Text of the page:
It’s also worth remembering that even if DeFi applications manage to welcome hundreds of millions of people to its platforms, the public blockchains they rely on may lack the capacity to accommodate their demands. Visa claims it can process in excess of 24,000 transactions per second — dwarfing Bitcoin, which is capable of seven TPS, dramatically. Scalability concerns have also been a long-running thorn in the side of Ethereum, with its co-founder, Vitalik Buterin, recently admitting that the blockchain is almost full.
Volatility in cryptocurrencies is yet another concern — and even though stablecoins have been seeking to remedy this, the hurdle of regulatory compliance continues to loom large. Facebook unveiled ambitious plans to launch a stablecoin called Libra this year, but the social network has faced staunch resistance from American politicians, regulators and financial institutions. Lawmakers have expressed concern that it could undermine the U.S. dollar and throw the global economy into disarray, while banks fear it could create a “shadow banking” system.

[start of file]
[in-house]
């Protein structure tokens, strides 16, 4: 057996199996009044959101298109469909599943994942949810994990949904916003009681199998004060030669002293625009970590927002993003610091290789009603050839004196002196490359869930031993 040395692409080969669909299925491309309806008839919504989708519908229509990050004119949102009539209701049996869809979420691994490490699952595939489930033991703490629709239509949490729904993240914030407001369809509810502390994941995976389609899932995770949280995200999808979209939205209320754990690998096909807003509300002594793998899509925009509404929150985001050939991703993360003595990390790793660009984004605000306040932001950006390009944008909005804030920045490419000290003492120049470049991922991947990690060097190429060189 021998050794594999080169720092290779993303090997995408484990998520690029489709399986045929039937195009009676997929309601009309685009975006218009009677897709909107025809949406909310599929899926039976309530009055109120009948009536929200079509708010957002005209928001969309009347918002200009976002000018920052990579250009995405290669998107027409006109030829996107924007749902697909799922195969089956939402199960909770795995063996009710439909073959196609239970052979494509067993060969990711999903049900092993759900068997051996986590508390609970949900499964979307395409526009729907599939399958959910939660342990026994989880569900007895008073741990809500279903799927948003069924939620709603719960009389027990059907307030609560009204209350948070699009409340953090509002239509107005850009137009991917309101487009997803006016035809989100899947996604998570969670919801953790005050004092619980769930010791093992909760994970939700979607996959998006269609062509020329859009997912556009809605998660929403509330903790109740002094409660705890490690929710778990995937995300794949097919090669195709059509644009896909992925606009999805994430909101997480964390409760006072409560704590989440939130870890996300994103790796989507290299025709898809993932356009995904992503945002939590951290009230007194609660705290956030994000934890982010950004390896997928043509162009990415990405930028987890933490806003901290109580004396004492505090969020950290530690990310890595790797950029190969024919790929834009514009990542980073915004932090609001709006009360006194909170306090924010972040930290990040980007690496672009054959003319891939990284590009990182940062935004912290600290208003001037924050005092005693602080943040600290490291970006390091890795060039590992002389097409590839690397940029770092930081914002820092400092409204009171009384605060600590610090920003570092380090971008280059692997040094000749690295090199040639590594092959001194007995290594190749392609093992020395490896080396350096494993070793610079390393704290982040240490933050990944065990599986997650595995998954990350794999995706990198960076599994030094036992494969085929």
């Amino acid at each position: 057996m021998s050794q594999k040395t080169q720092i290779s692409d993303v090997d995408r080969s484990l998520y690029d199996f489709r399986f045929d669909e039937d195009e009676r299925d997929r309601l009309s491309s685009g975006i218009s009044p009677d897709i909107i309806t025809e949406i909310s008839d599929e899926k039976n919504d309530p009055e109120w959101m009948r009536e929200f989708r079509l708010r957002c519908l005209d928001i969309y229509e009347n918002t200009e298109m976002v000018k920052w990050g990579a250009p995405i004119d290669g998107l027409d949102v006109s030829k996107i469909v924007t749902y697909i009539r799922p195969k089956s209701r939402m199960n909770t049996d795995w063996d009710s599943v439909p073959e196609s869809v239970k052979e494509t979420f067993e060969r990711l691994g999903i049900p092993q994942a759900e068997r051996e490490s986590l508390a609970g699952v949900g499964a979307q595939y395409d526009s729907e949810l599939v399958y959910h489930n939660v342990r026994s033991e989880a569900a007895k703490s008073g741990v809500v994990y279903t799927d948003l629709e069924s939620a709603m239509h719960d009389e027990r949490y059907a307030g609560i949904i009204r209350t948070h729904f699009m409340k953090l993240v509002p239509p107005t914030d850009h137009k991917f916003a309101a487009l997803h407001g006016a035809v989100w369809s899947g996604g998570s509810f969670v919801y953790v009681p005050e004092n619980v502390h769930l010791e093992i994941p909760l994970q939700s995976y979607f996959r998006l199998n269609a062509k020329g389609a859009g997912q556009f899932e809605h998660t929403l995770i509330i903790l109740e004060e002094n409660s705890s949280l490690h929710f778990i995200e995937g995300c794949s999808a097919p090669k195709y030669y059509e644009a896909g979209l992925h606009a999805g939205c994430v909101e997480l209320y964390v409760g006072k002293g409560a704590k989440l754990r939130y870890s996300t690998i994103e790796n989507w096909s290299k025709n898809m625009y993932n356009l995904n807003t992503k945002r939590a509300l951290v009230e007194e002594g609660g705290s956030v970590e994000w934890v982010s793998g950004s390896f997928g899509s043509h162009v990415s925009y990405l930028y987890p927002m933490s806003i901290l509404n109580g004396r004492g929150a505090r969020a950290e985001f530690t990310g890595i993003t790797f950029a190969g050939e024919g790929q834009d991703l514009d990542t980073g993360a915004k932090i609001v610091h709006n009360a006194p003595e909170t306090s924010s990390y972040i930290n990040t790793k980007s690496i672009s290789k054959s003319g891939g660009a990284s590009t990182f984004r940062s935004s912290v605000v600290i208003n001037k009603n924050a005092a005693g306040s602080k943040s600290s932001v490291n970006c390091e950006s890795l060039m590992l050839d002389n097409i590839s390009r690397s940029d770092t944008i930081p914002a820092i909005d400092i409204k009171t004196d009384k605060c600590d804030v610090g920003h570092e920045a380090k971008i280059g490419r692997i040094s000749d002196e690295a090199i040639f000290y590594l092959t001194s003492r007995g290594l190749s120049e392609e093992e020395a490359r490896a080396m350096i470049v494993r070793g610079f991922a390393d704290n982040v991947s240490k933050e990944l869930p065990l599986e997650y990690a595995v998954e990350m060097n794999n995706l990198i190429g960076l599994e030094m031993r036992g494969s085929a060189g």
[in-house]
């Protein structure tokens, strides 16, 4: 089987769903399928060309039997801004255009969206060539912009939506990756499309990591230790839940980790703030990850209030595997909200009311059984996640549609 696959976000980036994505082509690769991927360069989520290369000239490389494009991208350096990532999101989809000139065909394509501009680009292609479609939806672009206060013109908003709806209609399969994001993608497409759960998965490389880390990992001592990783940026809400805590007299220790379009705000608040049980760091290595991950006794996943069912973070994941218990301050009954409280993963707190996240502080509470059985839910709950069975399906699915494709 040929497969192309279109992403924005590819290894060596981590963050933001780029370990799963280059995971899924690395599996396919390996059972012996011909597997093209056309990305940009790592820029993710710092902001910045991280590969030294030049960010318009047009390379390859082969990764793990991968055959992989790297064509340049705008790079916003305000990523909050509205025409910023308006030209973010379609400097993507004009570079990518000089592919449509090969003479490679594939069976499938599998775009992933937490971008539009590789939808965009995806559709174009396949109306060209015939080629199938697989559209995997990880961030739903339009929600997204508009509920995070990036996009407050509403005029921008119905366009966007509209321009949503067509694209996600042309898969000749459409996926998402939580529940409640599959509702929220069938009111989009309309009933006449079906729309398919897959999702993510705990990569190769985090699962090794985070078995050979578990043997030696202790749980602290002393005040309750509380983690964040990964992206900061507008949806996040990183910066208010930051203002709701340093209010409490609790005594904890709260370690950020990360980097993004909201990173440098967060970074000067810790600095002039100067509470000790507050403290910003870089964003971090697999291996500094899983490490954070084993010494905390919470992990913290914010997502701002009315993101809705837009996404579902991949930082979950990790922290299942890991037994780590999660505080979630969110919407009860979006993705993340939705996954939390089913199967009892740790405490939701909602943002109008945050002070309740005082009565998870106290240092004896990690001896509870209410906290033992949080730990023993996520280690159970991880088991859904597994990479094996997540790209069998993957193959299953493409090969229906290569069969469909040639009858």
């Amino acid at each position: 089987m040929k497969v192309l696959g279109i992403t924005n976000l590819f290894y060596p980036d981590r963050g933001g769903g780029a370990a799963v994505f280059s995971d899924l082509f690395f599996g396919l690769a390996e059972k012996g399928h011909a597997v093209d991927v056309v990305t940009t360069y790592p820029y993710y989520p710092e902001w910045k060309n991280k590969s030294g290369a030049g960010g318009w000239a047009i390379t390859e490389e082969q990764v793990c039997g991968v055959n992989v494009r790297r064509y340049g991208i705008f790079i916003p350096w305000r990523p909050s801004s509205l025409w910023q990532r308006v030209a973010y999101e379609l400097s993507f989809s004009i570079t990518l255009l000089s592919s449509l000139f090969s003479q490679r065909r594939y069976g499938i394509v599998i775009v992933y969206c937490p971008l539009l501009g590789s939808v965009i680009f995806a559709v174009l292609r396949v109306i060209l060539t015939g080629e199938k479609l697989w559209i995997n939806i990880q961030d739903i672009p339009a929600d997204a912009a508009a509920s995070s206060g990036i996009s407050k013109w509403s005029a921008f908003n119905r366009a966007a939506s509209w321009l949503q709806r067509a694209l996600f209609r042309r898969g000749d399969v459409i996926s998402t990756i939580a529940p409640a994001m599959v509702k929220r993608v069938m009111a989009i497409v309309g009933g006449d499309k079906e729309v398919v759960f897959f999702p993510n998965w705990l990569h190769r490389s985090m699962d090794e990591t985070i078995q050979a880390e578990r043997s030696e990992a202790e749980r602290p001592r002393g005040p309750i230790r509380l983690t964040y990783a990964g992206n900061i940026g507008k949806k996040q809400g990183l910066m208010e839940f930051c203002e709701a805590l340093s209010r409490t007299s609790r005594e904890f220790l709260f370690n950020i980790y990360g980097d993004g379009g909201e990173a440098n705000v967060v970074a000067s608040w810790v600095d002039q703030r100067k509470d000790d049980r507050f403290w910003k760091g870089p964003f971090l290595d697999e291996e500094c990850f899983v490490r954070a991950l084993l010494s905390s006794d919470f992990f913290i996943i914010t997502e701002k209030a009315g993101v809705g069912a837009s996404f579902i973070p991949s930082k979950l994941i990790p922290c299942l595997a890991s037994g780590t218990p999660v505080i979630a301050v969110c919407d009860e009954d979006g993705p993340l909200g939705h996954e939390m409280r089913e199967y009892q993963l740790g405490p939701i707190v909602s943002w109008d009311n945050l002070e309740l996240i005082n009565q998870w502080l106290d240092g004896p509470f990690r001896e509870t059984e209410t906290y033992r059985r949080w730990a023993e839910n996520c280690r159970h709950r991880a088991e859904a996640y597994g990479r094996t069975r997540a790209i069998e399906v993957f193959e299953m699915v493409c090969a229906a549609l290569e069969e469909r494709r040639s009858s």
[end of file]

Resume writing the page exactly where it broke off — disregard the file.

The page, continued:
How can DeFi develop and grow?
Tackling regulatory hurdles is a vital step in helping decentralized finance thrive.
However, a big drawback in achieving consensus lies in how there are countless DeFi organizations that are working independently of one another, creating a fragmented market. And, to compound the problem, there are countless governments with conflicting attitudes toward crypto and blockchain in general. Some countries have banned digital currencies in their entirety, with the likes of India threatening to send those caught dealing in crypto to jail for 10 years.
Establishing contacts between DeFi platforms, unlocking new partnerships, and engaging in conversations with decision-makers who can help this technology reach the masses, is nothing short of vital if crypto and blockchain are going to become a compelling alternative to the status quo. Major players in the traditional financial world regularly meet to discuss economic affairs — just look at the World Economic Forum in Davos — and the bright minds aggressive pushing DeFi forward need an outlet to do the same.